Most of our communication involves talking. Said differently, while our nonverbal communication is important, what we actually say matters a great deal. I’ve found two things true: First, I need to watch my mouth, and second, if I don’t watch my mouth, there are consequences.
I don’t think I’m alone here. Many people get this wrong. They simply don’t have a strategy for what not to say. This gets us in trouble. You can do your part to cut conflict by using these 4 questions to ask yourself before you speak.
Question 1: Is it true?
What you say must be true. Sounds easy, right? But are you totally honest? There should not be any deceit in what you say, even if you could get away with it—like when at a movie theater box office, somebody wanted to charge me for a child’s ticket when my child was actually a teenager. I could have agreed and saved a few bucks, but if something isn’t true, we shouldn’t say it. This means we do not lie. We do not exaggerate. If we do any of these things, our words lose meaning, and, eventually, people stop listening.
Question 2: Is it kind?
We should not be known for angry outbursts, yelling, or belittling anyone. But once, when a scheduling error at work resulted in an unexpected change of plans, I took my frustration out on a coworker and I did it unkindly. While it is true that a mistake happened, I didn’t have to discuss it in an unkind way. The truth needs to be spoken in love. I’ve had to work on this over the years. Speaking the truth is easy, but speaking the truth with compassion and empathy isn’t. For a relationship to thrive, it’s vital the people around you feel truly connected with you. Everyone needs to know there’s a safe place with you. Sure, you’ll give the truth. But truth without love and kindness is dead.
Question 3: Are my motives right?
We must always be on guard that we aren’t using words to get our way. If you aren’t sure whether your desire is just for personal gain, stay quiet. Seek to understand whether your motivation is selfless or selfish. Sometimes, simply asking yourself what’s in it for you will help you realize why you’re saying what you’re saying—like the time Susan came home and I pointed out all the laundry I had folded. Deep down, I hadn’t done it because I wanted to serve her. I’d done it (and said something about it) because I wanted her to give me accolades. Instead of giving me accolades, she said “OK,” and walked away.True love seeks the other person’s best interests over your own.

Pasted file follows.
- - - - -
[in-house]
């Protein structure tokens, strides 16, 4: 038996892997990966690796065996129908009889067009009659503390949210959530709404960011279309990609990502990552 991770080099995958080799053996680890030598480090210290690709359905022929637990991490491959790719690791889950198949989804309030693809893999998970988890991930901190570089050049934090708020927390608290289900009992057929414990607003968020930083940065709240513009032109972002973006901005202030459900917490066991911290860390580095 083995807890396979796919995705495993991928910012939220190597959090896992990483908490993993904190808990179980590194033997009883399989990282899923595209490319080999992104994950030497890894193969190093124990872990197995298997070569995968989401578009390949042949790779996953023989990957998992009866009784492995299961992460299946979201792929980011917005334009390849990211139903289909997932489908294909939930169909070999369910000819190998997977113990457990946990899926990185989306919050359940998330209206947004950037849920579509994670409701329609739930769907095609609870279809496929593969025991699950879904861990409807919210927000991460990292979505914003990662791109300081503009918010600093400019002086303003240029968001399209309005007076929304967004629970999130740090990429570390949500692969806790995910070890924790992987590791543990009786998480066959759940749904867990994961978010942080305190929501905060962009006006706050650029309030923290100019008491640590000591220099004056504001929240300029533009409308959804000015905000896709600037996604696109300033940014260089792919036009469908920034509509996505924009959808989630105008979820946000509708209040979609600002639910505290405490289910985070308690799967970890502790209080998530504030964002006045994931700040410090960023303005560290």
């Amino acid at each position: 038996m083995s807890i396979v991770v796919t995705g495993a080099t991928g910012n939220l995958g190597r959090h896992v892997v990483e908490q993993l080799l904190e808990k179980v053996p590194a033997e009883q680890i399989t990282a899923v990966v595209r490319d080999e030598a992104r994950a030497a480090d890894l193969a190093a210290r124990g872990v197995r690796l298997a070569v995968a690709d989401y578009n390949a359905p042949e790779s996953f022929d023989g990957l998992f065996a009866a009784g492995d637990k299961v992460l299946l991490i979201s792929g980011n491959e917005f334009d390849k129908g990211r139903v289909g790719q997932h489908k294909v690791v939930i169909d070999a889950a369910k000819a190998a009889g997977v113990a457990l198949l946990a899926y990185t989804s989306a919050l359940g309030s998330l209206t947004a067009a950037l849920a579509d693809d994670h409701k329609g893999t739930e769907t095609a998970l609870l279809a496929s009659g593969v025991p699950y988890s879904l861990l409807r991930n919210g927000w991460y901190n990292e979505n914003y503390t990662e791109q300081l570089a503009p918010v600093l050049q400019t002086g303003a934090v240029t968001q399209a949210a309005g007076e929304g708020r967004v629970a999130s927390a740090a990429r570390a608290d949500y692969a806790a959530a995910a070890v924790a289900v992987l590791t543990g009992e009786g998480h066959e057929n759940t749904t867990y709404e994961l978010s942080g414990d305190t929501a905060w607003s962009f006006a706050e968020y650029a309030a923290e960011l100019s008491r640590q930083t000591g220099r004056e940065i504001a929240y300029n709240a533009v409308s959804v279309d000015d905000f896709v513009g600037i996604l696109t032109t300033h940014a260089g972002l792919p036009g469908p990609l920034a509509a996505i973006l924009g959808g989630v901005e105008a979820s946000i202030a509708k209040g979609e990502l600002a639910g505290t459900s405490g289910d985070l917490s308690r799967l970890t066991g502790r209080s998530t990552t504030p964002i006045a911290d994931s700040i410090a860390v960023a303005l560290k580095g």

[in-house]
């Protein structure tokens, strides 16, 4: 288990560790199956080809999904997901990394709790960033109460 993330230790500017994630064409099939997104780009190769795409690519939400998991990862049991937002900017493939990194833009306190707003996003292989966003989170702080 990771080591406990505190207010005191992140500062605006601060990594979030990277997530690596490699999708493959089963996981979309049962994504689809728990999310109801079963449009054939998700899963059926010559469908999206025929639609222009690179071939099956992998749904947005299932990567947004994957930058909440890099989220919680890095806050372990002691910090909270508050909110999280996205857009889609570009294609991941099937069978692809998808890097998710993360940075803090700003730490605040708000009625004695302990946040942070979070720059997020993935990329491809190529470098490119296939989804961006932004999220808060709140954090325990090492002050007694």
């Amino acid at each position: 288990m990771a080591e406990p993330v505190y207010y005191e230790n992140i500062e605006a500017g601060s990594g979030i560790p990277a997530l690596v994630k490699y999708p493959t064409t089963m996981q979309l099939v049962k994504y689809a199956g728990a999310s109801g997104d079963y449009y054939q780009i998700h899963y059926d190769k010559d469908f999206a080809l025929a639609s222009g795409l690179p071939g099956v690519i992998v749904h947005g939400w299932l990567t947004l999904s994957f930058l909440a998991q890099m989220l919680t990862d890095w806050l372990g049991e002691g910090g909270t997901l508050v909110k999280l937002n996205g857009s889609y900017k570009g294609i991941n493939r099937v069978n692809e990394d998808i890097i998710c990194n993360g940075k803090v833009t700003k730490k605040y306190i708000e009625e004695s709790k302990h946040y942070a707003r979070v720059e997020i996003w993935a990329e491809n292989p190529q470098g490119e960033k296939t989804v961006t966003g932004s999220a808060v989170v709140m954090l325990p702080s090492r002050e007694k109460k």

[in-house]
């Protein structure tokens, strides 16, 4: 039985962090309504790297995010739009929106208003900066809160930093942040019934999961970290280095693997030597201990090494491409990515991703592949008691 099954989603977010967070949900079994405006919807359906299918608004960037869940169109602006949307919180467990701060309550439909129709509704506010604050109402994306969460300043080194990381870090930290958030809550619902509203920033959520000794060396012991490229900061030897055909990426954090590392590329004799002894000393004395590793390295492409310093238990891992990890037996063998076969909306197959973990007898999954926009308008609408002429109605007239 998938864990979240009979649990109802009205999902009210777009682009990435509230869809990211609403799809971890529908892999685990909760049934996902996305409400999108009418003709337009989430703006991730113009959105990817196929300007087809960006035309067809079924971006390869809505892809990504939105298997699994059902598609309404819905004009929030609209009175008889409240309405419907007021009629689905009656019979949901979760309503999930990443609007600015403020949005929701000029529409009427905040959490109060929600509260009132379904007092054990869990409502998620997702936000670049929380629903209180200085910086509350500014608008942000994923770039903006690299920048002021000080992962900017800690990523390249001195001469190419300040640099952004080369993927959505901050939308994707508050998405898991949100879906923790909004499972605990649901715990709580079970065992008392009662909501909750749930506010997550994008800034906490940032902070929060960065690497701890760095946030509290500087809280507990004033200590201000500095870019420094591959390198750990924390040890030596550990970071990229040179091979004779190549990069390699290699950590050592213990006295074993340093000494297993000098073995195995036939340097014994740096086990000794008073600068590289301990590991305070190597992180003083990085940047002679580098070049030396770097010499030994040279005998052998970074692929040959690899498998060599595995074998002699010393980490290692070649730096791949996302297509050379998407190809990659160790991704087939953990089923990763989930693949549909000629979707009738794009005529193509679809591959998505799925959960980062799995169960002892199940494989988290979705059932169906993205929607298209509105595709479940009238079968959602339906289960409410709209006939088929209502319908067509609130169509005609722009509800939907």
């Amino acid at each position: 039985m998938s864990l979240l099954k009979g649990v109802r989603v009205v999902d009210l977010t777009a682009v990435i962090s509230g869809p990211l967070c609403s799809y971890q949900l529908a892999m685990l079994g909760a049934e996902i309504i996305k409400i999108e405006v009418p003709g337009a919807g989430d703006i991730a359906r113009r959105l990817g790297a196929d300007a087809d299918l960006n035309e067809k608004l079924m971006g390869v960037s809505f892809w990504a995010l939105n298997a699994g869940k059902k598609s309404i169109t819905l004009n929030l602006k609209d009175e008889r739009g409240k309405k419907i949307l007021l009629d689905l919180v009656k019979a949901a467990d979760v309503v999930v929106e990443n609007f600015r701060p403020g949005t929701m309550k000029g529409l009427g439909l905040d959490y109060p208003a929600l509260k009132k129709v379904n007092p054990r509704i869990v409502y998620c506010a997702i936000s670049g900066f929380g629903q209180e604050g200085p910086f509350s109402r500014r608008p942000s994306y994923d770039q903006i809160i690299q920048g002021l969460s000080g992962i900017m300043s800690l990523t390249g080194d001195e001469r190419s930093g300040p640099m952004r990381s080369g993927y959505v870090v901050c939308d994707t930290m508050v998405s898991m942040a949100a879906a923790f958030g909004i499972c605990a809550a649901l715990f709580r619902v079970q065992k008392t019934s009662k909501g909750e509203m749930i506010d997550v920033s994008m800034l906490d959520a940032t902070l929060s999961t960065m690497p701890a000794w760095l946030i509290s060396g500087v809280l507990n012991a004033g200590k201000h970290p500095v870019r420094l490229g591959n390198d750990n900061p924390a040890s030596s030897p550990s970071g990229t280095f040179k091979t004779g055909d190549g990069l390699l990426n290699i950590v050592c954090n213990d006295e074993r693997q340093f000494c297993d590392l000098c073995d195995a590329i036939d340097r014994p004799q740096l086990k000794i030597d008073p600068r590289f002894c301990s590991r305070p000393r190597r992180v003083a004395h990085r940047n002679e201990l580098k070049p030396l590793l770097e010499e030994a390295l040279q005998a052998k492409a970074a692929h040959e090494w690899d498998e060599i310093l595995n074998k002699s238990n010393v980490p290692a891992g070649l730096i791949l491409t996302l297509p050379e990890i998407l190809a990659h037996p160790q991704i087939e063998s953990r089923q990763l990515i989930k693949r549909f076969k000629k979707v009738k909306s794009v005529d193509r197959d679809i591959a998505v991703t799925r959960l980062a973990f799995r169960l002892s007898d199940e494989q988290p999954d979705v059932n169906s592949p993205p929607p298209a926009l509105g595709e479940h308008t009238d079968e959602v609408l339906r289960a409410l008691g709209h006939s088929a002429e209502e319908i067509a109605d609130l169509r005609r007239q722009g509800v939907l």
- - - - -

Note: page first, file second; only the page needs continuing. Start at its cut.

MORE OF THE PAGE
The wrong motivation will hurt your relationships because ultimately, you’re playing a manipulating game. True love seeks the other person’s best interests over your own. You can speak lovely and kindly but use your words with the wrong motives and you are not living out your calling properly. Instead, you are being hurtful and ultimately will cause division.
Question 4: Is it timely?
Of all the questions to ask yourself before you speak, this one helps you determine the right time to say what needs to be said. You can use your words to speak truth, be kind, and be selfless. But if your words come at the wrong time, you will most likely set yourself up for more conflict. We should be on the lookout for when the time and situation are right. I appreciate what Ken Sande says about timing: “Timing is an essential ingredient of effective communication. If possible, do not discuss sensitive matters with someone who is tired, worried about other things, or in a bad mood. Nor should you approach someone about an important concern unless you will have enough time to discuss the matter thoroughly.”
Timing your words may be as simple as considering whether the other person is exhausted, distracted, or simply doesn’t have enough time to talk thoroughly about an important topic—before you say something. For example, with my wife, Susan, there are days when I may want to complain about how difficult my day was. That isn’t a bad thing. But if I haven’t noticed that Susan’s day didn’t go well either, my timing could be better. The person who is careful to notice his words and his timing will not only prevent unnecessary conflict but ultimately will strengthen his or her relationships.
Sound off: Are there any other questions to ask yourself before you speak?
Huddle Up Question
Huddle up with your kids and ask, “What should you do before you speak?”